His Marilyn Monroe paintings and oversize soup cans are cultural icons, but in an exhibition opening Monday, New York’s Whitney Museum hopes to paint a new, more complex picture of Andy Warhol.
These days, few dare to tackle the king of pop art: he has already been the subject of hundreds of exhibitions and retrospectives.
But under the guidance of chief curator Donna De Salvo — who worked with Warhol before his death in 1987 — the modern and contemporary art museum is doing just that.
De Salvo believes America’s last Warhol retrospective — in 1989 at New York’s Museum of Modern Art — “changed much of our thinking about Warhol but also left much unanswered.”
Now the Whitney, located on the banks of the Hudson River in the city’s Meatpacking District, hopes to seduce both experts and newcomers — “no easy task,” according to director Adam Weinberg.
From Campbell soups to Coca-Cola, Andrew Warhola — to use his birth name — played with the icons of his time, while tirelessly documenting his own life and work, to the point of becoming a brand himself.
Spanning three floors, “Andy Warhol — From A to B and Back Again” will present the silver-haired artist’s career as a whole, from his early advertising illustrations to his abstract explorations.
And although the exhibition shows off his love of vibrant, repetitive screen printing, it also presents Warhol as far from a one-trick pony.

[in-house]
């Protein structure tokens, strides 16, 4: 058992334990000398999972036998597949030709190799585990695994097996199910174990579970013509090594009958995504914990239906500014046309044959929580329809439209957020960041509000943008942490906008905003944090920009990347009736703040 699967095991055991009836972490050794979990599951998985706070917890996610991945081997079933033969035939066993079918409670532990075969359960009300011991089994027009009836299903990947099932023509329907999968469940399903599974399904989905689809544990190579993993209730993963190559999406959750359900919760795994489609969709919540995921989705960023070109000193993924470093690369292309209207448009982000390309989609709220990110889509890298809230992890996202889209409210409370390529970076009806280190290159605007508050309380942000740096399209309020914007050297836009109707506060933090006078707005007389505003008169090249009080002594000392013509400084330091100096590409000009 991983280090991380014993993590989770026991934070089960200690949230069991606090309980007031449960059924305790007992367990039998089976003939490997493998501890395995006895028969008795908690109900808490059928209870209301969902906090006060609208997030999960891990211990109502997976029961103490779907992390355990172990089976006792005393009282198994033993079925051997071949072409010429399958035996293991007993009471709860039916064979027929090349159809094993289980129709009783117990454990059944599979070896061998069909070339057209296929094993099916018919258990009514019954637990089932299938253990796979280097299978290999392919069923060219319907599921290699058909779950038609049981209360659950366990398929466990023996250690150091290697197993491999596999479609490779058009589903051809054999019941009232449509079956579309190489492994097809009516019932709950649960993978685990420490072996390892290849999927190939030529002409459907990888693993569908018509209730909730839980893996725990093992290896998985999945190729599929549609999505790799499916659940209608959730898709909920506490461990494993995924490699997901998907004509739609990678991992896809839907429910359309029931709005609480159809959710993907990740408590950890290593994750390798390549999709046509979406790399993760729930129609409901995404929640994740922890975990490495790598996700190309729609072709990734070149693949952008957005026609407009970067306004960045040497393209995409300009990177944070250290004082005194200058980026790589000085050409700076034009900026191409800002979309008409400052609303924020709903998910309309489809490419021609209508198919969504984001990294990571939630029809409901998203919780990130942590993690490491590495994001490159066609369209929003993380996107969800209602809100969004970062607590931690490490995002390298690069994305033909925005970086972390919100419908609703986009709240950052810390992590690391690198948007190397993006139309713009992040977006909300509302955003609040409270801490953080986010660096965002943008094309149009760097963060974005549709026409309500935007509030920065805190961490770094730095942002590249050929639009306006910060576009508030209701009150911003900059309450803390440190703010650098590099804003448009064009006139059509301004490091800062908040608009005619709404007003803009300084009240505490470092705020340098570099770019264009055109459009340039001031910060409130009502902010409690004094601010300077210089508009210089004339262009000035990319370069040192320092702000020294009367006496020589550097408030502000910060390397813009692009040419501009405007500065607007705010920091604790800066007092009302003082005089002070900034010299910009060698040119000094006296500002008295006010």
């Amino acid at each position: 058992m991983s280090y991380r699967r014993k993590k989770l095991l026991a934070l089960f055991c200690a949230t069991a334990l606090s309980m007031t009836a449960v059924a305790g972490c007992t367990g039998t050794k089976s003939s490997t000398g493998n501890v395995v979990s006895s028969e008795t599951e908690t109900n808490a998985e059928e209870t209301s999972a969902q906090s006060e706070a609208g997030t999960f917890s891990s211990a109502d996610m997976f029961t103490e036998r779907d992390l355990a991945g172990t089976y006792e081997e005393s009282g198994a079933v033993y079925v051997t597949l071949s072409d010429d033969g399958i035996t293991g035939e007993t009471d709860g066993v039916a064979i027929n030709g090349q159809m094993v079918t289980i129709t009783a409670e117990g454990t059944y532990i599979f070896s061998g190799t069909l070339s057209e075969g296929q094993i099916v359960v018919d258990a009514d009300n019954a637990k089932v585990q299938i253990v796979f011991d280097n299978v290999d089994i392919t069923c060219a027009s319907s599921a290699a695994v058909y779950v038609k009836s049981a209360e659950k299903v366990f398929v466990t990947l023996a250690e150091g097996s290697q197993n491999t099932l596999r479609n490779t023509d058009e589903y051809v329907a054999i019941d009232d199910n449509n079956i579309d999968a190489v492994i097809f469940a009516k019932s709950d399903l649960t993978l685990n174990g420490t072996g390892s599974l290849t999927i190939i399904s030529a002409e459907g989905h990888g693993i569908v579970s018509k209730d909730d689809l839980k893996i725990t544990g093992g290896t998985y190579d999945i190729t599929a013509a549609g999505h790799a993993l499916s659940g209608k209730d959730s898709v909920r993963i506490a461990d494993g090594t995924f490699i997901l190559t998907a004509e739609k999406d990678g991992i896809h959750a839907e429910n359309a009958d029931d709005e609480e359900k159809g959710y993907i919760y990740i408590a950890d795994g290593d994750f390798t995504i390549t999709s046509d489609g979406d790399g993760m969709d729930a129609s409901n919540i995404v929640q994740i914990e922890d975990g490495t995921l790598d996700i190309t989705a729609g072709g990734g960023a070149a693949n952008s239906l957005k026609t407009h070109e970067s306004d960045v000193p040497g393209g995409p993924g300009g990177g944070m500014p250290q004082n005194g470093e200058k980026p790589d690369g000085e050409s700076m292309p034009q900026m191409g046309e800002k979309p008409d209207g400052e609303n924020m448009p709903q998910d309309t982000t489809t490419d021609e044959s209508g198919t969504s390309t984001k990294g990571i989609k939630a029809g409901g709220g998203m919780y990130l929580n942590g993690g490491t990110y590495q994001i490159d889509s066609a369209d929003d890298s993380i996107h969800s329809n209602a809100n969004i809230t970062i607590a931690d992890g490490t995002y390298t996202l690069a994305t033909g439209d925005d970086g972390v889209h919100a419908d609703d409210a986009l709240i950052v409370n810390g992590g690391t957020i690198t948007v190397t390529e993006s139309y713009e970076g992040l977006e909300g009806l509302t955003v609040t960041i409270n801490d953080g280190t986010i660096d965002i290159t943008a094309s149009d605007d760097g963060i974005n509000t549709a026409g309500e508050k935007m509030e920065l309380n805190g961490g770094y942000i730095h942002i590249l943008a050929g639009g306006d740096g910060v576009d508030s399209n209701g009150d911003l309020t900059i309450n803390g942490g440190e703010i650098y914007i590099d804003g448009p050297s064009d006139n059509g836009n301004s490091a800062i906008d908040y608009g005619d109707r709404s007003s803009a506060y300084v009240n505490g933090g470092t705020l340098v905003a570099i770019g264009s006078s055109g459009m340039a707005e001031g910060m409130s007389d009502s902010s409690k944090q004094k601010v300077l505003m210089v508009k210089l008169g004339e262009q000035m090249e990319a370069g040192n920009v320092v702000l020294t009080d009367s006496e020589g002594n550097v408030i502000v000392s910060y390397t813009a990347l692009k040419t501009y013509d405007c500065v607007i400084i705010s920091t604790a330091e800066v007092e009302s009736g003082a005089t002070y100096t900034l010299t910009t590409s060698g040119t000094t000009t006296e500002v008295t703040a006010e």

Even if that style was key to his success, his films, collaboration with graffiti prodigy Jean-Michel Basquiat, and his journey into the abstract — such as his epic 1978 series “Shadows” — all act as proof otherwise.
It’s a multidimensional experience of a multidimensional artist: a designer, painter, photographer, videographer, producer and magazine editor — not to mention curator of his own exhibitions.
A significant part of the exhibition — which boasts over 300 works, from 100 institutions and collectors — is dedicated entirely to video, a medium Warhol used to create documentaries, experimental films and even commercials.
It portrays a Warhol in constant creative motion, hungry for experience — and reminds visitors that behind his aesthetics is a distinctly political artist.
“The themes that preoccupied Warhol — mass media, celebrity culture, entertainment and politics — these shape our life even more directly than they did during his lifetime, making his work not only more prescient but more relevant,” Weinberg said.
At the center of it all are concepts of power and representation: a reflection built on Warhol’s experiences in advertising during the 1950s.
“Warhol is especially an artist of our time and I would argue even perhaps for all time, especially in this selfie generation where everybody is the star of their own photograph and movie,” Weinberg said.
He sees the overarching message as one of “a more complex and arguably more powerful Warhol than previously understood.”
After the exhibit closes in New York on March 31, it will head in May to San Francisco, and then to Chicago from October 2019 to January 2020.